8. MSDNArchive says:

    Paul – thanks for commenting – my note on tactile feedback is not just around email but IM and also making phone calls.  

    My post is more about recognising the fact that it’s difficult to create mobile phone software and it looks like Business Week have also picked up on that

  9. M2 says:

    Interesting comments here. Working for a mobile device manufacturer myself, we went from "as little buttons as possible" to quite a few to provide direct access to key functionality for devices both with and without touch screen. And the reason was simply "customer feedback". To me it also seems that Apple is going the other direction…

    On the other hand I do realize that Apples iPhone will not sell to Enterprise customers looking to do email on their mobile device, doing IM or even making a phone call.

    Apple’s design will be a big plus although I do think the device will be bulky compared to competitors launching with a similar spec by the end of the year. Its biggest threat is the "value for money" as by end of this year spec will be outdated in the high-end market.

  10. Rabbie Bearns says:

    Its an interesting debate here, in some cases emotionally charged.

    My take is a bit simplier.  

    Of the many objects I use, the most valuable is my desktop/laptop when it comes to tools that help me reach the goals of my performance contract.

    However, I reckon my parabolics in the winter and my dual-suspension Mtn Bike in the summer are more valuable to me than any phone or PDA when it comes to really enjoying life.  (I would probably throw my sailboard in there if we ever had wind in here in Chicago.)

    Back to the desktop – it turns out that in my job, digging out the laptop every time I want to check email or work on a document or check market data is darn inconvenient.  Thats where the handheld comes in.  Windows Mobile really helps me in cases where Im on the hoof.  Not just emails but a lot of other stuff as well.  Windows mobile is the closest thing you are going to get to a desktop there is in a small package.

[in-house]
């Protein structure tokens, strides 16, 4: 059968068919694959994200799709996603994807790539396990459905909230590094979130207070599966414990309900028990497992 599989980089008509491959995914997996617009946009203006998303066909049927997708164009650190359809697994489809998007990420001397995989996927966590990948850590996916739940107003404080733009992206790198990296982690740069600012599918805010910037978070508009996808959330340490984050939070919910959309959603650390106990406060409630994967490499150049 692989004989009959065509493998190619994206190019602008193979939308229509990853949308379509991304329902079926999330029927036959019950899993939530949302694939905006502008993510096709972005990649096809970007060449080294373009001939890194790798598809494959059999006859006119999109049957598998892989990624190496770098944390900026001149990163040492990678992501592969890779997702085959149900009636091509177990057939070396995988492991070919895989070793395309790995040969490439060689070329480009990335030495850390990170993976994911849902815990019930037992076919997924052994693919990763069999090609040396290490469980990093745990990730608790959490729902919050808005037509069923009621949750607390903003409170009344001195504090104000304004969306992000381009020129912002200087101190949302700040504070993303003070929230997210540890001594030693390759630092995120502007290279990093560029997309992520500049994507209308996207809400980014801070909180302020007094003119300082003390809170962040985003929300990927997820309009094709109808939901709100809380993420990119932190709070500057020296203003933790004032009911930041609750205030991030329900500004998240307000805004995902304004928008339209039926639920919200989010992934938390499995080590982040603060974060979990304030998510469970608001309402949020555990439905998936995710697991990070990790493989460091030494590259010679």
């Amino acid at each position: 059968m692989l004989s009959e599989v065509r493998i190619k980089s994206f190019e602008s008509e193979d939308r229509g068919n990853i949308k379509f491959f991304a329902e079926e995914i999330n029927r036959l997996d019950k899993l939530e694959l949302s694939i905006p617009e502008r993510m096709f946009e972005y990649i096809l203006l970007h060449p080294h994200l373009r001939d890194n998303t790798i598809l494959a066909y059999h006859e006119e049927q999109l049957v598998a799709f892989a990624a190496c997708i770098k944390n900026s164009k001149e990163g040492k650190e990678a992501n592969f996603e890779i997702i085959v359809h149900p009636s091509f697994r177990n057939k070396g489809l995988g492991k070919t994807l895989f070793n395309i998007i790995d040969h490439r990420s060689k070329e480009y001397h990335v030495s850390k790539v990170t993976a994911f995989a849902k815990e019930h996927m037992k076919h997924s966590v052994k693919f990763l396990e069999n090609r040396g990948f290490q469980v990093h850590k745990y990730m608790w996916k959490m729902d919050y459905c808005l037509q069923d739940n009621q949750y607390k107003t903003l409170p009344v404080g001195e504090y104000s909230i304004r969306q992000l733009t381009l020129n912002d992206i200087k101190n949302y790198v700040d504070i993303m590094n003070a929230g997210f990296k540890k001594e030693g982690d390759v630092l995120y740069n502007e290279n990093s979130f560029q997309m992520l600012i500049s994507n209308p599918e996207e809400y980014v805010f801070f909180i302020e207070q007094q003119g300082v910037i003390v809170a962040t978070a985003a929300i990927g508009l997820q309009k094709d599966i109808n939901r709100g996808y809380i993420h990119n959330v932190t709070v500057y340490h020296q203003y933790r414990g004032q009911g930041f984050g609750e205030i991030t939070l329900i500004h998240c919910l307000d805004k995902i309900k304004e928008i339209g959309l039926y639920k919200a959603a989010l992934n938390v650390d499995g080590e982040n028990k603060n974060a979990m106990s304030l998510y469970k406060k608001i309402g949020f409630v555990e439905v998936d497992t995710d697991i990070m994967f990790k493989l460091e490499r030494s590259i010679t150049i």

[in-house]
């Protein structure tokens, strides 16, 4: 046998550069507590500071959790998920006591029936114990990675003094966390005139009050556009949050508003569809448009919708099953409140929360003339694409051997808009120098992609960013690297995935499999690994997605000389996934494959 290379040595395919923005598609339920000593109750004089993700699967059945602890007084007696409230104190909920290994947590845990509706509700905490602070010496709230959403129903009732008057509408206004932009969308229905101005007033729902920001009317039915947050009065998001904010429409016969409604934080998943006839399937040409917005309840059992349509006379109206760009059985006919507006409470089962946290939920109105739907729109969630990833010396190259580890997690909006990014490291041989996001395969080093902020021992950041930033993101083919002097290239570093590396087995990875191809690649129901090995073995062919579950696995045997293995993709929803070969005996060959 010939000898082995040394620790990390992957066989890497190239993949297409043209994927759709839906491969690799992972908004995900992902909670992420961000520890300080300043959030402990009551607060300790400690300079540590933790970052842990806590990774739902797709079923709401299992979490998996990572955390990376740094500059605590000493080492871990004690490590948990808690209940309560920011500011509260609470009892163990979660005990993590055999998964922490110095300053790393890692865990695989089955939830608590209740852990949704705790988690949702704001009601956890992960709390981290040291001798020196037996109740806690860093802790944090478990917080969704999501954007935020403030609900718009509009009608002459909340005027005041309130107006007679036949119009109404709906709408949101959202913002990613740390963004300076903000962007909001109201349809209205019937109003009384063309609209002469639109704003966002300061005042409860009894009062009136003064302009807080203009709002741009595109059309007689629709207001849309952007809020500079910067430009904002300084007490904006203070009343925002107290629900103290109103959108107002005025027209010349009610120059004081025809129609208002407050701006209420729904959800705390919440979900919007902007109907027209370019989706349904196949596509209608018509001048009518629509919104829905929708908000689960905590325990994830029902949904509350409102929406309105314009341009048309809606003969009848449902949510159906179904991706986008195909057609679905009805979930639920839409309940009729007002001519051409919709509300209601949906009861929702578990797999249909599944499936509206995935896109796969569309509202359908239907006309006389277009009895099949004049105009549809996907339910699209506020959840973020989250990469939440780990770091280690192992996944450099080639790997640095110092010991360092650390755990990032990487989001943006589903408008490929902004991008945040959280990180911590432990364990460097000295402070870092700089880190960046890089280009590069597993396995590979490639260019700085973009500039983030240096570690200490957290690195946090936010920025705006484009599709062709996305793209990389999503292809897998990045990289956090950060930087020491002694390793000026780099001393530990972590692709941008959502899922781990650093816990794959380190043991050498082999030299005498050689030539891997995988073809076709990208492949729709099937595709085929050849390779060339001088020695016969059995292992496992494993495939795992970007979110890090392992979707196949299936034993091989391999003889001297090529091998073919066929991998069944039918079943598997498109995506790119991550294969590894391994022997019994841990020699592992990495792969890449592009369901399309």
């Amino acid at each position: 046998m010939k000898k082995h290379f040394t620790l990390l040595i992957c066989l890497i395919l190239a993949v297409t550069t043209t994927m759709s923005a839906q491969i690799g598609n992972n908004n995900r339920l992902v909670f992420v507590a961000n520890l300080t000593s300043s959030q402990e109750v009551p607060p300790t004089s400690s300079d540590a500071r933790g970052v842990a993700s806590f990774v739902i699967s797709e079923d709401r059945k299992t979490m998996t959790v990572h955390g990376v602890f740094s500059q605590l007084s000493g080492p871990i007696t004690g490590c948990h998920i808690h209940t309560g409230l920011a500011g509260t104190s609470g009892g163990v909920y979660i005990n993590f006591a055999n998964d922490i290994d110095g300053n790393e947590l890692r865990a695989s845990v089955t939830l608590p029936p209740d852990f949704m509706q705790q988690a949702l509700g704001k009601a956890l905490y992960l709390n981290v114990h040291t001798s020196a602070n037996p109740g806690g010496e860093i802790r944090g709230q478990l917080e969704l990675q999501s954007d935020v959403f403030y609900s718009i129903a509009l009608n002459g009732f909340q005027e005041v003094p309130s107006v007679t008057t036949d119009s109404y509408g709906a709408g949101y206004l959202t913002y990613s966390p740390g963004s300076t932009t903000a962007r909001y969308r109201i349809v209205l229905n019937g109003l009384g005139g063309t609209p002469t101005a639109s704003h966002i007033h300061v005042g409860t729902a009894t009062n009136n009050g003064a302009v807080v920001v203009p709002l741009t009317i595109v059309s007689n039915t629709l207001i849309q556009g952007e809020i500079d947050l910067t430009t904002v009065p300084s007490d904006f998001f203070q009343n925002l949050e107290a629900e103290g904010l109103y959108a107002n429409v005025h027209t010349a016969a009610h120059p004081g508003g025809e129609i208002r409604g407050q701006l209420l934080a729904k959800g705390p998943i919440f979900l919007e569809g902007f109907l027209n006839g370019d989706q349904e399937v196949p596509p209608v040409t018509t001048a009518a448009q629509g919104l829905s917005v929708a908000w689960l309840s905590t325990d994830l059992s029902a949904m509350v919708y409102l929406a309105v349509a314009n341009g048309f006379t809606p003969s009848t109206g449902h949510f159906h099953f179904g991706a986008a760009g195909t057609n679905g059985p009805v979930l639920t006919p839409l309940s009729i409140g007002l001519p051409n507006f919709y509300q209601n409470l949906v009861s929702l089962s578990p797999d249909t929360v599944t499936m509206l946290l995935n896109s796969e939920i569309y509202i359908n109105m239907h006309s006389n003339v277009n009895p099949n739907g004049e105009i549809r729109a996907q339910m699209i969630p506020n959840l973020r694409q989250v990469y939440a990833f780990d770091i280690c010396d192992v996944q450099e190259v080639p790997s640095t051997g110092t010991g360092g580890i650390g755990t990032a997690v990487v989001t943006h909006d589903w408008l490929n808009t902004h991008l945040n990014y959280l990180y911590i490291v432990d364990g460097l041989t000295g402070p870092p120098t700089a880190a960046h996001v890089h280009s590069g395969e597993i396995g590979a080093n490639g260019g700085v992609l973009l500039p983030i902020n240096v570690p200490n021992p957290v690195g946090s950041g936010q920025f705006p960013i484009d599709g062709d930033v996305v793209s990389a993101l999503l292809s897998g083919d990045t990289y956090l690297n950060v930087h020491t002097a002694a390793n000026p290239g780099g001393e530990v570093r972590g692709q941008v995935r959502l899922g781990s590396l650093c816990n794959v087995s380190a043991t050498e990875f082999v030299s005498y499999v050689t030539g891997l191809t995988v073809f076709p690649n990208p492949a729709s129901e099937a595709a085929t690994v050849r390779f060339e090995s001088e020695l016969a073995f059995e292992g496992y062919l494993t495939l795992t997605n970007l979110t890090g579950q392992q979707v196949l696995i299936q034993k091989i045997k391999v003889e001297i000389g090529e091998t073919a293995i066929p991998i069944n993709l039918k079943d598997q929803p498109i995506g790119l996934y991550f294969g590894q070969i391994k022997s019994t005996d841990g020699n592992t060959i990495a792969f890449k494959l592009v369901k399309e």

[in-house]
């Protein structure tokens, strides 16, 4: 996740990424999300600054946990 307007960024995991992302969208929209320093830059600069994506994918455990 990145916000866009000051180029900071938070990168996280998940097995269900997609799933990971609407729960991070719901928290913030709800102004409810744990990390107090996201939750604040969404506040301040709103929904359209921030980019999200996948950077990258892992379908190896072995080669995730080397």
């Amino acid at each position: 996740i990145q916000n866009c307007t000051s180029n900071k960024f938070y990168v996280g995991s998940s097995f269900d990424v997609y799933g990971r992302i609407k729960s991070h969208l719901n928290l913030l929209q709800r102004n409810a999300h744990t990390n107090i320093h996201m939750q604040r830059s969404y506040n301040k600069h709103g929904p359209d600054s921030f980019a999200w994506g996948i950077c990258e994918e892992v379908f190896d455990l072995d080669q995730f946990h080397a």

As for the IPhone, its all about entertainment and Apple continuing to generate profits off content (read ITunes).  And Im sure a million hipster dufuses will drink the coolaid.  Who knows, they may even wake up some day and venture to think one original idea for themselves for a change.

    As for me, the IPhone is all the pretty Emperors New Clothes, but I must say – I can never go back to GPRS.  Design superiority in Lord Jobs camp?  What?!  Without 3G?  I dont think so!

    So you all keep buying your ITunes at .99 a pop.  Me?  Give me mobile broadband and internet radio (thanks Roku and Live365).  You can go a long way on an unlimited 3G/HSDPA data connection.

    But in the end remember this…

    It is better to BE COOL than ACT COOL.  Using Apple products are not going to help your image unless you are amongst those equally shallow.